|Publication number||US6483805 B1|
|Application number||US 09/221,778|
|Publication date||Nov 19, 2002|
|Filing date||Dec 28, 1998|
|Priority date||Dec 28, 1998|
|Also published as||CA2291916A1, CA2291916C, DE69937537D1, DE69937537T2, EP1017203A2, EP1017203A3, EP1017203B1|
|Publication number||09221778, 221778, US 6483805 B1, US 6483805B1, US-B1-6483805, US6483805 B1, US6483805B1|
|Inventors||Elwyn Brian Davies, Alan Stanley John Chapman|
|Original Assignee||Nortel Networks Limited|
|Export Citation||BiBTeX, EndNote, RefMan|
|Patent Citations (13), Non-Patent Citations (3), Referenced by (122), Classifications (25), Legal Events (14)|
|External Links: USPTO, USPTO Assignment, Espacenet|
The present invention relates to a method and apparatus for measuring and controlling the load carried by a telecommunications system for transactional applications, and a system incorporating the same.
Packet switched networks achieve very high speed by keeping the amount of interpretation of each packet at nodes in the heart of the network to a minimum. In general, two decisions need to be made about the packet at each node it encounters: which output link it is to be directed to; and what treatment (e.g. prioritisation) it should be given within the node, both absolutely and relative to other packets.
In production networks using the Internet Protocol version 4 (IPv4) the decisions have until very recently been based on a very limited subset of the fields in the IP header. Typically the output decision is made solely on the basis of the destination address. Treatments within a node are restricted to two classes of prioritisation for normal data traffic and network control traffic, based on two distinct values of the Precedence field (part of the Type of Service (ToS) octet). Network control traffic, which is generated entirely by the administrative and operational mechanisms of the network rather than by users, is typically given absolute priority over all other traffic. All user traffic (the remainder) is treated identically. Normally no guarantees are offered as to the delivery of the traffic, and the service offered to users of these networks are described as ‘best efforts’ services.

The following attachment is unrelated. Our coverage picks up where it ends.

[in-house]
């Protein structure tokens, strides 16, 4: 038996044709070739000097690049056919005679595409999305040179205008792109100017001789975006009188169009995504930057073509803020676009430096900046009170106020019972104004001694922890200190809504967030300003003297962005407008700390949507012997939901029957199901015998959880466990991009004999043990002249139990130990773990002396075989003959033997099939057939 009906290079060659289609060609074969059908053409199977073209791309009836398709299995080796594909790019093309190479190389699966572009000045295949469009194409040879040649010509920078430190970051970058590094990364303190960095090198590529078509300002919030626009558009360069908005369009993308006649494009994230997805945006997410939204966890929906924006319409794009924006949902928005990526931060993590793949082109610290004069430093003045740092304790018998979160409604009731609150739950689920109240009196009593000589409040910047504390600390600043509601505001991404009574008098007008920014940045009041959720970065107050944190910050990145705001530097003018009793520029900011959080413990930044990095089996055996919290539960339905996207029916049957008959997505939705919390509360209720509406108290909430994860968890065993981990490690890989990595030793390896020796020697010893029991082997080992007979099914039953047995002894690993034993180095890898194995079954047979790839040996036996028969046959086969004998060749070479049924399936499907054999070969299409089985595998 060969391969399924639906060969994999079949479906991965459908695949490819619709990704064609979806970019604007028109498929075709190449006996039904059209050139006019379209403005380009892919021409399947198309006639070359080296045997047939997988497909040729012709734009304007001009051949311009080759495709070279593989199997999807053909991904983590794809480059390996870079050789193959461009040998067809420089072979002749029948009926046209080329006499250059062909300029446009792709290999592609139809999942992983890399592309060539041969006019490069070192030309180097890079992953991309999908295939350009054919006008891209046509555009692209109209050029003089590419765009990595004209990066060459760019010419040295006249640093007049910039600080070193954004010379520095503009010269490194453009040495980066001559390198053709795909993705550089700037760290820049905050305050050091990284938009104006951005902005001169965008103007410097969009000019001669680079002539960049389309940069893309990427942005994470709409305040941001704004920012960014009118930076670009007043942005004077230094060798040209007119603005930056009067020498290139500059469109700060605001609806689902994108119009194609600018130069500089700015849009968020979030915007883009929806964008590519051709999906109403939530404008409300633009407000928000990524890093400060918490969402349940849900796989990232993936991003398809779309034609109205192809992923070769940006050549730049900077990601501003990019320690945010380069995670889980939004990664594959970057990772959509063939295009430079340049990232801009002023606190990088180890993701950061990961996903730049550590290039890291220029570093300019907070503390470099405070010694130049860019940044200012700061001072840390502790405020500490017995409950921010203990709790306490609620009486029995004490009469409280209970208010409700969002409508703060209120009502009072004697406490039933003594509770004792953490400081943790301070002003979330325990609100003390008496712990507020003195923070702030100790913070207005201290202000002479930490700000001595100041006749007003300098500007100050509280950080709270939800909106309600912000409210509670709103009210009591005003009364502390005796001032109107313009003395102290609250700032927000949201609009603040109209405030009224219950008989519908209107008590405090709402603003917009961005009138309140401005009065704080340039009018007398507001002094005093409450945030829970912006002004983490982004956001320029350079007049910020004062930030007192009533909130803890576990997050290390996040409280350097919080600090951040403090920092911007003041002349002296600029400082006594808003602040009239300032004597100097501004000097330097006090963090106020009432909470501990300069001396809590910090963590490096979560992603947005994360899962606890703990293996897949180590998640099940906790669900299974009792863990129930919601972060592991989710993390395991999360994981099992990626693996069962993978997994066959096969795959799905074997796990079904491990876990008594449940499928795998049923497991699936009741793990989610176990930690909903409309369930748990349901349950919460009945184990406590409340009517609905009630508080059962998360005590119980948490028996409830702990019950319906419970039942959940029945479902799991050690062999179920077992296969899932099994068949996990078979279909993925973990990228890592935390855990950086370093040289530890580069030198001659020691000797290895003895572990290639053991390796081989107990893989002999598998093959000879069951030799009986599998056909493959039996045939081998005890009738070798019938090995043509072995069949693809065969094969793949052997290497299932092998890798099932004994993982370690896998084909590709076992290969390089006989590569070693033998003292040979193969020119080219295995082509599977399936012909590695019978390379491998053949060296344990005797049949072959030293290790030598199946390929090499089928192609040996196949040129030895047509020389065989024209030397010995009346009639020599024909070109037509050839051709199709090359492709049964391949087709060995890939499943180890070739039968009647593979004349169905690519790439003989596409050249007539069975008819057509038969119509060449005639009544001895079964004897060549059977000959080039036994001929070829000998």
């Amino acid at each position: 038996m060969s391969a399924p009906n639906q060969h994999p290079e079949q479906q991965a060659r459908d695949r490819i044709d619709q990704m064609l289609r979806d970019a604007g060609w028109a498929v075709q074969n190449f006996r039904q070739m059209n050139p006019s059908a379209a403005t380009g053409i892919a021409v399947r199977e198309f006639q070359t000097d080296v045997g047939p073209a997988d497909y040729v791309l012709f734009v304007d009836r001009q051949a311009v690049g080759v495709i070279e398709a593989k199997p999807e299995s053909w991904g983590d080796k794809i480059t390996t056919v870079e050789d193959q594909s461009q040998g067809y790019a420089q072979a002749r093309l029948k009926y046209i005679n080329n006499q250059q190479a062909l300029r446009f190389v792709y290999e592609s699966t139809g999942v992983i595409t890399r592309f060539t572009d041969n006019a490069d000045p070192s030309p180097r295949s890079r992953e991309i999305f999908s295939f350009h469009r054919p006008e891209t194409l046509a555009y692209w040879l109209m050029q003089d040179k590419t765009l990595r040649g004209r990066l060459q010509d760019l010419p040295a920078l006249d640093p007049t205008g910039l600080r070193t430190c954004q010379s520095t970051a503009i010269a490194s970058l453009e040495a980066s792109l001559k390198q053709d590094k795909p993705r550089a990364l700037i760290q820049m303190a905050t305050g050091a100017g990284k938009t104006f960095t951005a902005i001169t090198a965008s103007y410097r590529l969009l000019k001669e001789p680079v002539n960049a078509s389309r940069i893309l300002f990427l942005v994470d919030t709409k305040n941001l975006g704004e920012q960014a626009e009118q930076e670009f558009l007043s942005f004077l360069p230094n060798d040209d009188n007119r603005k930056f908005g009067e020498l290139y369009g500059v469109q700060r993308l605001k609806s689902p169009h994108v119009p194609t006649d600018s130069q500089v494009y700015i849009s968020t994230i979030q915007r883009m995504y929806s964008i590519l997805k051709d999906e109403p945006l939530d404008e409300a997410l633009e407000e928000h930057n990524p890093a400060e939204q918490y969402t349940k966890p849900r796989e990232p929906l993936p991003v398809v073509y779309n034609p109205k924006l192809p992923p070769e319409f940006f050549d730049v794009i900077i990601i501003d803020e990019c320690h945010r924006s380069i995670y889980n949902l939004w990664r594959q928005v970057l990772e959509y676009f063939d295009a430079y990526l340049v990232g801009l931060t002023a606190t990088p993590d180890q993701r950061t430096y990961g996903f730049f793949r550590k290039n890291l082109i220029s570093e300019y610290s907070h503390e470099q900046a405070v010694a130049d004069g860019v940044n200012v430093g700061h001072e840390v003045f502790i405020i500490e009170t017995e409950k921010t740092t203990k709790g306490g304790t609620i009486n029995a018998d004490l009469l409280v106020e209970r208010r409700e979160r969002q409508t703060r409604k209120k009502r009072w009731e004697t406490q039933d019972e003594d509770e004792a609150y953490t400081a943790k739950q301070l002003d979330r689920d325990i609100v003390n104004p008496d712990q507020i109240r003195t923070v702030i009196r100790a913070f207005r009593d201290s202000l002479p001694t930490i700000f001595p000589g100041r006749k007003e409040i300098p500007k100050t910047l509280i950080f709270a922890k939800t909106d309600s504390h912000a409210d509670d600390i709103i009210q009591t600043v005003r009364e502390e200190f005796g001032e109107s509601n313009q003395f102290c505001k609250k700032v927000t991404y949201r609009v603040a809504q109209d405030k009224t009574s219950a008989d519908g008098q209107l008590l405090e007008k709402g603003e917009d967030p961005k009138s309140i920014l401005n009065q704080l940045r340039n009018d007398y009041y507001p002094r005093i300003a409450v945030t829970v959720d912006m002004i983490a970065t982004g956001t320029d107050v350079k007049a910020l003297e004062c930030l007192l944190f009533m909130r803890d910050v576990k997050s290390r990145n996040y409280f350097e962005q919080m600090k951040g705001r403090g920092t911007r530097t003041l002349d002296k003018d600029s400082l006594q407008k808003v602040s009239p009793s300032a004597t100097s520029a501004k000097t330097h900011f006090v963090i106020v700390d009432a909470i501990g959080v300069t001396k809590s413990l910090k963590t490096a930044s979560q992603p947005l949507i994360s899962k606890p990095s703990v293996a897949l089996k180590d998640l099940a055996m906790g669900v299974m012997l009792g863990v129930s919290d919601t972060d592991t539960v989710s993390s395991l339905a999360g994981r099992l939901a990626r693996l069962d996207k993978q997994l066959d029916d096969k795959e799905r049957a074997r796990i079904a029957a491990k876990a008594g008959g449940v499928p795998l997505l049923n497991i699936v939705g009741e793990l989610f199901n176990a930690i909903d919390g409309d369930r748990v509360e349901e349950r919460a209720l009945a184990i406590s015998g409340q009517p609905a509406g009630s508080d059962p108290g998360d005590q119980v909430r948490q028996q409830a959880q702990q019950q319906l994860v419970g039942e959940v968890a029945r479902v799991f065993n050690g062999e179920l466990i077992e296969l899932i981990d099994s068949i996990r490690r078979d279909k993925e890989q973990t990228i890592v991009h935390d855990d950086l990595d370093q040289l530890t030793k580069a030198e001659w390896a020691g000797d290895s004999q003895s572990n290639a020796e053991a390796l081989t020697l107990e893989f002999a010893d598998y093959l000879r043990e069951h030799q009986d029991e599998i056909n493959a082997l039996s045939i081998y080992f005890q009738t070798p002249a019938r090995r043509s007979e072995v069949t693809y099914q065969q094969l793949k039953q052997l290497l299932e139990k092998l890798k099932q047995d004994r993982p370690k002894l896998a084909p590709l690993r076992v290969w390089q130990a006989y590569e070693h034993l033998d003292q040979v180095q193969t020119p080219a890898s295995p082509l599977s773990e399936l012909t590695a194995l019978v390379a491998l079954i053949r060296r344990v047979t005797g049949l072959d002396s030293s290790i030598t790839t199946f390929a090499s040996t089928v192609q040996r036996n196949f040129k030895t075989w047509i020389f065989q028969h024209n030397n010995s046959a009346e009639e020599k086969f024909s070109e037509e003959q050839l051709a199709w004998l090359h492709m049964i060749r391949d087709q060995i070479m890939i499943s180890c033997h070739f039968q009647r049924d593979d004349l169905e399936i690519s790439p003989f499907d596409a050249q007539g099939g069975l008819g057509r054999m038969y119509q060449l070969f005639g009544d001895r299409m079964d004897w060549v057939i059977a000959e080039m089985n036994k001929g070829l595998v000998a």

Thus in each node (router, host workstation) which routes or forwards packets in an IPv4, each packet which arrives on an incoming or ingress interface is treated as follows:
The packet is read from the incoming interface
The destination Address field and, optionally, the Type of Service (ToS) field are extracted from the packet
The Destination Address field and, optionally, the ToS field are used as indices into a forwarding table constructed by means of the dynamic routing protocols to find the correct output link for the packet. Routing responsive to the contents of the ToS field is currently extremely uncommon although it has in principal been available since the early definition of IP.
If the node is able to provide differential treatment of packets directed to a given output, the ToS field is inspected to determine the treatment to be given. Typically differential treatment is based on the Precedence value in the ToS field, and may be limited to two distinct classes of treatment, one for network control traffic (a small but vital component) and a second for normal data traffic (the rest); the classes of traffic are directed into a set of distinct first-in, first-out (FIFO) queues associated with each output.
The packets are scheduled into the available output bandwidth from the queues according to a scheduling algorithm. Typically this is an absolute priority mechanism in which any network control packet is given absolute priority over any normal data packet: if there are any network control packets waiting when a slot is available on the output link, the packet at the head of the network control traffic queue will be output onto the link and the packet removed from the queue in preference to any waiting normal packets. Otherwise, if there is a packet waiting on the normal data traffic queue, it will be output and removed from the queue.